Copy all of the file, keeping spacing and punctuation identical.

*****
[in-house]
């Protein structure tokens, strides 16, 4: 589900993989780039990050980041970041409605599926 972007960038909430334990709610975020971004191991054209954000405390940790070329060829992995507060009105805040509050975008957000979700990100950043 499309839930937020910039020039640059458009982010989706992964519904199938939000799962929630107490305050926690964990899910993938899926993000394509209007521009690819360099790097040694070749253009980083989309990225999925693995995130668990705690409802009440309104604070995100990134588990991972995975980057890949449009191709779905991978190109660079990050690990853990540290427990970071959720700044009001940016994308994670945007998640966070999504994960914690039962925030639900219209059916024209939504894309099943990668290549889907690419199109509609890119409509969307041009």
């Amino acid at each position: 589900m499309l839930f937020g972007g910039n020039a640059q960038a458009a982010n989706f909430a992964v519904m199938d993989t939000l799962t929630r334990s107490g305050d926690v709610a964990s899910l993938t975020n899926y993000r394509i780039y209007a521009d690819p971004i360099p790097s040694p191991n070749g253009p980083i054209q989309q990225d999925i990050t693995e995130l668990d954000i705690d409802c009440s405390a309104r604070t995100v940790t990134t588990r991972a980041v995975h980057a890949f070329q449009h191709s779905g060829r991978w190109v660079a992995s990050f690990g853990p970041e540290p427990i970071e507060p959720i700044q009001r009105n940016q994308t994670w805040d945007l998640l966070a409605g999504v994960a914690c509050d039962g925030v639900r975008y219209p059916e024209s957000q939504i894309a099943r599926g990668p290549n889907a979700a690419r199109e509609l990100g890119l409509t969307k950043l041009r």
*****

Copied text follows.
[in-house]
């Protein structure tokens, strides 16, 4: 589900993989780039990050980041970041409605599926 972007960038909430334990709610975020971004191991054209954000405390940790070329060829992995507060009105805040509050975008957000979700990100950043 499309839930937020910039020039640059458009982010989706992964519904199938939000799962929630107490305050926690964990899910993938899926993000394509209007521009690819360099790097040694070749253009980083989309990225999925693995995130668990705690409802009440309104604070995100990134588990991972995975980057890949449009191709779905991978190109660079990050690990853990540290427990970071959720700044009001940016994308994670945007998640966070999504994960914690039962925030639900219209059916024209939504894309099943990668290549889907690419199109509609890119409509969307041009």
């Amino acid at each position: 589900m499309l839930f937020g972007g910039n020039a640059q960038a458009a982010n989706f909430a992964v519904m199938d993989t939000l799962t929630r334990s107490g305050d926690v709610a964990s899910l993938t975020n899926y993000r394509i780039y209007a521009d690819p971004i360099p790097s040694p191991n070749g253009p980083i054209q989309q990225d999925i990050t693995e995130l668990d954000i705690d409802c009440s405390a309104r604070t995100v940790t990134t588990r991972a980041v995975h980057a890949f070329q449009h191709s779905g060829r991978w190109v660079a992995s990050f690990g853990p970041e540290p427990i970071e507060p959720i700044q009001r009105n940016q994308t994670w805040d945007l998640l966070a409605g999504v994960a914690c509050d039962g925030v639900r975008y219209p059916e024209s957000q939504i894309a099943r599926g990668p290549n889907a979700a690419r199109e509609l990100g890119l409509t969307k950043l041009r």